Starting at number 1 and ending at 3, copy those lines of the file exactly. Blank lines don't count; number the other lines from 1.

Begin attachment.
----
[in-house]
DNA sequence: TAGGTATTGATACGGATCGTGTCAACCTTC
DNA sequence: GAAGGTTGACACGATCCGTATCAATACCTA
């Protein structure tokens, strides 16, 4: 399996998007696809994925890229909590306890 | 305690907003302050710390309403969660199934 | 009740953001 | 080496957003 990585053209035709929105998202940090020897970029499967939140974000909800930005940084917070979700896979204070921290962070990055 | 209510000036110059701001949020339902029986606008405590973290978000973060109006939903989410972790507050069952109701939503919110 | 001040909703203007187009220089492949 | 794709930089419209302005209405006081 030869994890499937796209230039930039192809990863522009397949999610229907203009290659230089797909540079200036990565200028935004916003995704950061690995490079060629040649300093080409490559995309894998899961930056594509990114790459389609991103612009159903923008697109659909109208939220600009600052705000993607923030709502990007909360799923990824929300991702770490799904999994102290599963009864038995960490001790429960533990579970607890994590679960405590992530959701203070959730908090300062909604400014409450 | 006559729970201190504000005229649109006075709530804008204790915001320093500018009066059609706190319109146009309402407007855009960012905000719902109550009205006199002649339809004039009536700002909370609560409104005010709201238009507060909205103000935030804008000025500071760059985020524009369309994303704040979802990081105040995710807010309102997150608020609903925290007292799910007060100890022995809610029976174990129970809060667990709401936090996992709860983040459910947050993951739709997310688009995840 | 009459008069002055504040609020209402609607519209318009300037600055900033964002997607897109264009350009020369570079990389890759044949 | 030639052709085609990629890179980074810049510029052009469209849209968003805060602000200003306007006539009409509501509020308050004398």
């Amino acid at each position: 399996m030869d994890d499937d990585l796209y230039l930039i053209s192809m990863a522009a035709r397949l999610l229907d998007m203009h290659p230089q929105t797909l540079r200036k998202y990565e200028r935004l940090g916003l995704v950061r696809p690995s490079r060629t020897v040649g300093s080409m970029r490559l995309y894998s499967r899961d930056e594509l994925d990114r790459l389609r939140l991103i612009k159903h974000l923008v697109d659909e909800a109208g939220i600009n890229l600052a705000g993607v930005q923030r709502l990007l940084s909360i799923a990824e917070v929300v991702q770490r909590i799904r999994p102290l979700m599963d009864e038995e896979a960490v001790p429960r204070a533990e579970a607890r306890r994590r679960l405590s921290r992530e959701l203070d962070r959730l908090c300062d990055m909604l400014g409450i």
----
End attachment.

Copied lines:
[in-house]
DNA sequence: TAGGTATTGATACGGATCGTGTCAACCTTC
DNA sequence: GAAGGTTGACACGATCCGTATCAATACCTA